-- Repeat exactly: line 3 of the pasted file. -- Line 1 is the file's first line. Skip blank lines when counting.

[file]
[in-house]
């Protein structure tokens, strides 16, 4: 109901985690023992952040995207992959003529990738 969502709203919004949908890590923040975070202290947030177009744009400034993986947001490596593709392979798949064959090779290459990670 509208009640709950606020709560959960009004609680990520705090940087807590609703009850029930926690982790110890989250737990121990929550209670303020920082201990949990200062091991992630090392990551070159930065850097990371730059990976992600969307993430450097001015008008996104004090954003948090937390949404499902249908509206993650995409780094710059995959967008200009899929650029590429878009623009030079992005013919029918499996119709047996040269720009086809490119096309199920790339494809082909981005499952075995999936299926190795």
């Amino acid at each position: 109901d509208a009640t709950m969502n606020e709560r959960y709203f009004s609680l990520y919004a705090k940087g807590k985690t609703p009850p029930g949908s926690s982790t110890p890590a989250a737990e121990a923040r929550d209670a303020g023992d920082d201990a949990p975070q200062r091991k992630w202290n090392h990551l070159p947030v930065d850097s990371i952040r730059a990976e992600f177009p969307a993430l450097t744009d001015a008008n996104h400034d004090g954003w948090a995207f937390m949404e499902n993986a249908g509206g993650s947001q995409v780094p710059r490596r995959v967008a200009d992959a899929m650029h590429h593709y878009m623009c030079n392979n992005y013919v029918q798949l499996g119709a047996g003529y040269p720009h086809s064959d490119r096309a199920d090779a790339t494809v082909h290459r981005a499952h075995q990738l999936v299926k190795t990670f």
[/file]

């Amino acid at each position: 109901d509208a009640t709950m969502n606020e709560r959960y709203f009004s609680l990520y919004a705090k940087g807590k985690t609703p009850p029930g949908s926690s982790t110890p890590a989250a737990e121990a923040r929550d209670a303020g023992d920082d201990a949990p975070q200062r091991k992630w202290n090392h990551l070159p947030v930065d850097s990371i952040r730059a990976e992600f177009p969307a993430l450097t744009d001015a008008n996104h400034d004090g954003w948090a995207f937390m949404e499902n993986a249908g509206g993650s947001q995409v780094p710059r490596r995959v967008a200009d992959a899929m650029h590429h593709y878009m623009c030079n392979n992005y013919v029918q798949l499996g119709a047996g003529y040269p720009h086809s064959d490119r096309a199920d090779a790339t494809v082909h290459r981005a499952h075995q990738l999936v299926k190795t990670f």